I spent two days in Thessaloniki and they were enough to fall in love with the city! The eternal rivalry between the Greek capital, Athens, and the co-capital, Thessaloniki, is not a new story. After this short trip maybe the capital has lost one of its supporters.
Our hotel was situated at Ladadika area, the once red light district of Thessaloniki. For a long period, it’ s been the center of Thessaloniki’s underworld. Brothels, drugs, criminals were present at Ladadika a century ago. Now it’ s been transformed into a hip area, as its pedestrian roads and squares are full of nice tavernas, cafes and bars.
A shop that immediately earned our interest is Paraty. It is unlike anything I have visited till now. It has three flours and the decoration is hard to describe. So uniquely beautiful. There is so much variety and genuine ideas, but without a hint of exaggeration. That is attributed to the one of the owners of the place, who is the interior designer of the place. The top flour has just opened and anything displayed there can be purchased.
It was impossible to turn a blind eye to the countless sweet temptations that popped up on our way. Especially to those, who have a sweet tooth, I would not recommend to visit Thessaloniki, if on strict diet. Trigona Panoramatos were the first, but not last, sweets we tried, while strolling at Tsimiski road.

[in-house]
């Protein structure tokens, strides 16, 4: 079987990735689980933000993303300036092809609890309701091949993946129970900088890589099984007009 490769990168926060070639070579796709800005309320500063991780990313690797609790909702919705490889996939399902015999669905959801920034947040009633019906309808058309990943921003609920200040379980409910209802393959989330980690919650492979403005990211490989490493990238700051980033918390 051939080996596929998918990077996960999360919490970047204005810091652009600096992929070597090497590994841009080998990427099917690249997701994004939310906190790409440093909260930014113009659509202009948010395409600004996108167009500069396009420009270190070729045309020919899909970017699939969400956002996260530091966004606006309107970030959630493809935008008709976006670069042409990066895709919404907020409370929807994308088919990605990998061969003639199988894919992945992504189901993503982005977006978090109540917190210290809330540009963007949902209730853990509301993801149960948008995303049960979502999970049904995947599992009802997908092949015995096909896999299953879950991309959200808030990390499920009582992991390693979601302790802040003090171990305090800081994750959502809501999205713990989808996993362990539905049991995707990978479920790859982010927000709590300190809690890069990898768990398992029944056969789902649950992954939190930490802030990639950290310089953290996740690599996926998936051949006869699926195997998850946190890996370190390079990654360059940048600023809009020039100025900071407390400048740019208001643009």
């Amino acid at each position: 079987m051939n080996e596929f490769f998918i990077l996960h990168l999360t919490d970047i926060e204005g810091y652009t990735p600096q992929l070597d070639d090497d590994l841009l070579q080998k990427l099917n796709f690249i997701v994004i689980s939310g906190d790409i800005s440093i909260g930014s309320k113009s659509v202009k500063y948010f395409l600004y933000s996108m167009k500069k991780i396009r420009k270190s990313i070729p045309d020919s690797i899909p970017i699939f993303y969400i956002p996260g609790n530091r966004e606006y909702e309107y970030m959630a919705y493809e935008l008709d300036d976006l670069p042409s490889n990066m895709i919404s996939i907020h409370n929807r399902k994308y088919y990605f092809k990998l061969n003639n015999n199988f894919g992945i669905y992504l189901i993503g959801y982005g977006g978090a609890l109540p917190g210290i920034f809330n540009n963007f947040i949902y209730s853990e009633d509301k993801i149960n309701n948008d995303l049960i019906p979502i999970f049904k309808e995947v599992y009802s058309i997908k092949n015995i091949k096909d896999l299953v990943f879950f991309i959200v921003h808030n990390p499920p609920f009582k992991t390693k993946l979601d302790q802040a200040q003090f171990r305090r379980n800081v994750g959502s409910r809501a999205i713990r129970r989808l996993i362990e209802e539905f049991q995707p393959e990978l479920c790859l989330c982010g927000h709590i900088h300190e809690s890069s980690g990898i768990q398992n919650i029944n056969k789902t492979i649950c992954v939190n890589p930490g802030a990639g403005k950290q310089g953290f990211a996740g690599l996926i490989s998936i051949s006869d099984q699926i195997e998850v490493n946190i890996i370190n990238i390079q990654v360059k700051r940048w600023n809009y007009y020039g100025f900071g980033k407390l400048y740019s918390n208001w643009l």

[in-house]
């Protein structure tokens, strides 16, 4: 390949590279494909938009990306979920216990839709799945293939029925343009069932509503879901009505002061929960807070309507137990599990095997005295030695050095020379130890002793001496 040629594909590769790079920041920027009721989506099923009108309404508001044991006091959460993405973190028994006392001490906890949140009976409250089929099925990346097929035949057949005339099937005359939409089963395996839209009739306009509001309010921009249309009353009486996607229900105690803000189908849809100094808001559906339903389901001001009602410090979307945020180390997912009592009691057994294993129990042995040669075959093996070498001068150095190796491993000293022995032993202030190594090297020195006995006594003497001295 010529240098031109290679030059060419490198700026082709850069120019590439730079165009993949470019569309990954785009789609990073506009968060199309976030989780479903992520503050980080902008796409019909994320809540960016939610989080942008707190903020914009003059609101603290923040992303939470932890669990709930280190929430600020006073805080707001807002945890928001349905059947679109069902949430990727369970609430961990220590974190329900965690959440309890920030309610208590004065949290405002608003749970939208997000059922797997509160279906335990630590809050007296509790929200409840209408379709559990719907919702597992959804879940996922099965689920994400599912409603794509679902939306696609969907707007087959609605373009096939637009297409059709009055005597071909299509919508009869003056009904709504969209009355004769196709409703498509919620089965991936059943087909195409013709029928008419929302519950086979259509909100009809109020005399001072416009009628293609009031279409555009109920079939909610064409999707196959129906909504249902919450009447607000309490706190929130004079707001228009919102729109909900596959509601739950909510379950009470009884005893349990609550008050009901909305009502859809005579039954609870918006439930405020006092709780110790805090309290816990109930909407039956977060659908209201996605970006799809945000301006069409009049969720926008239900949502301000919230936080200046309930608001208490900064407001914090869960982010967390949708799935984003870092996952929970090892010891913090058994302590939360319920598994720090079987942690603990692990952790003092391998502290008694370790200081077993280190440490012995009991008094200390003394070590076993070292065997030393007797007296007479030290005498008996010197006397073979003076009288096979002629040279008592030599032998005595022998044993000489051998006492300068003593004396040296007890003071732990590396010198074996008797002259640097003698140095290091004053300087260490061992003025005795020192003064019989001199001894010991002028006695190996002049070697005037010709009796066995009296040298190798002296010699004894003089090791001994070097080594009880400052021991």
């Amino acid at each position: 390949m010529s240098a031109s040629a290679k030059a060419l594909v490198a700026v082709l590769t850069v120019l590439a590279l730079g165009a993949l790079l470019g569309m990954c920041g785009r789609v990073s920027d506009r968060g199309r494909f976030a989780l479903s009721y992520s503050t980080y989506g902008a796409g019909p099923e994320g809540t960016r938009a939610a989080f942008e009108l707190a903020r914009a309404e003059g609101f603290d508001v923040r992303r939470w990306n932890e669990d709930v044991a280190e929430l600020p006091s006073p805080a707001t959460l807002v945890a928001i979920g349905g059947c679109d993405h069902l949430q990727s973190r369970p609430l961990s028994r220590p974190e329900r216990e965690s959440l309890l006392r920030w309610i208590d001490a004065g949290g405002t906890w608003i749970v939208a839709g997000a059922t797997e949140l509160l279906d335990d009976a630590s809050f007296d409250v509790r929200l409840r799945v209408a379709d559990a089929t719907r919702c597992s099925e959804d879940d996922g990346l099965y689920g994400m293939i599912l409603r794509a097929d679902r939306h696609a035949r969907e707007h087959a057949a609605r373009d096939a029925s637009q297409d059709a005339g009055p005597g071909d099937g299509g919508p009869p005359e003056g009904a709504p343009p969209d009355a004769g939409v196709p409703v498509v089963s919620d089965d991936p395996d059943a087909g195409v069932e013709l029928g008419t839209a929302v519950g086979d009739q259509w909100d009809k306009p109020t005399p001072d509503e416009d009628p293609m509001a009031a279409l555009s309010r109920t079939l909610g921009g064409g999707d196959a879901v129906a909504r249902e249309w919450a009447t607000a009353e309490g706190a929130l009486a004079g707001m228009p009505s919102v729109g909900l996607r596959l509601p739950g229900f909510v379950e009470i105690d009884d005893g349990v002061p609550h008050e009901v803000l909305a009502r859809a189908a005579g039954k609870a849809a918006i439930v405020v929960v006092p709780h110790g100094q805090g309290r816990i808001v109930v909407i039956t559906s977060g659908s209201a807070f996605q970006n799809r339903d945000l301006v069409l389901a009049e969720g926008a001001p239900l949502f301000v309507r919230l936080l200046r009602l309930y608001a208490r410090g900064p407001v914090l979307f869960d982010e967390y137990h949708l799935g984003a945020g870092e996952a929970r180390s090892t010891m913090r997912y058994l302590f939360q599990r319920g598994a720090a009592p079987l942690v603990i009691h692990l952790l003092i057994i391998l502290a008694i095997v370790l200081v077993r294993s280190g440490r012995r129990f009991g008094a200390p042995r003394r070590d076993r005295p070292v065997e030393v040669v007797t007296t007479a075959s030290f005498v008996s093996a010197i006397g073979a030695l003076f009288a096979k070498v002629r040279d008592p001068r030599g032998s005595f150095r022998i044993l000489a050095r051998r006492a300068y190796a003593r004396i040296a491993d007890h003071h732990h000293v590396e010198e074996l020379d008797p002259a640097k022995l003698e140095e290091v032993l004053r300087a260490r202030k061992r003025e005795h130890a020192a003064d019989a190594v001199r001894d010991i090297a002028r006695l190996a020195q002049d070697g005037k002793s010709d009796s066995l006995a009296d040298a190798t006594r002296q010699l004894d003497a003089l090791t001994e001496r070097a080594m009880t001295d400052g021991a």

Regardless the sweet sirenas we kept walking to the landmarks of the city. I noticed for the first time how European Aristotelous square looks. It was actually designed by the French architect, Ernest Hebrard after the catastrophic fire of 1917. I loved the twin buildings on the square and could not help but jumping!
Next up was the White Tower, which was visible from any part of the port and is the ultimate symbol of Thessaloniki. The pedestrian road, which leads to the tower, is so popular, that sometimes it is difficult to walk.
I could not put a full stop on this article, without mentioning bougatsa, the traditional food of Thessaloniki. I am ashamed to admit, that this was one of the primary reasons I longed to visit the city. The warm pastry, cut into square pieces and sprinkled by cinnamon and sugar powder can literally drive me kilometres to taste. This time we had a special recommendation from an old student in Thessaloniki: Bougatsa Giannis. It opens at 12.30 after midnight and stays up all night. We tried the sweet bougatsa with nutella on top and it was amazing.
Life in Thessaloniki is definitely more relaxing than Athens and that is what makes it hard to compete.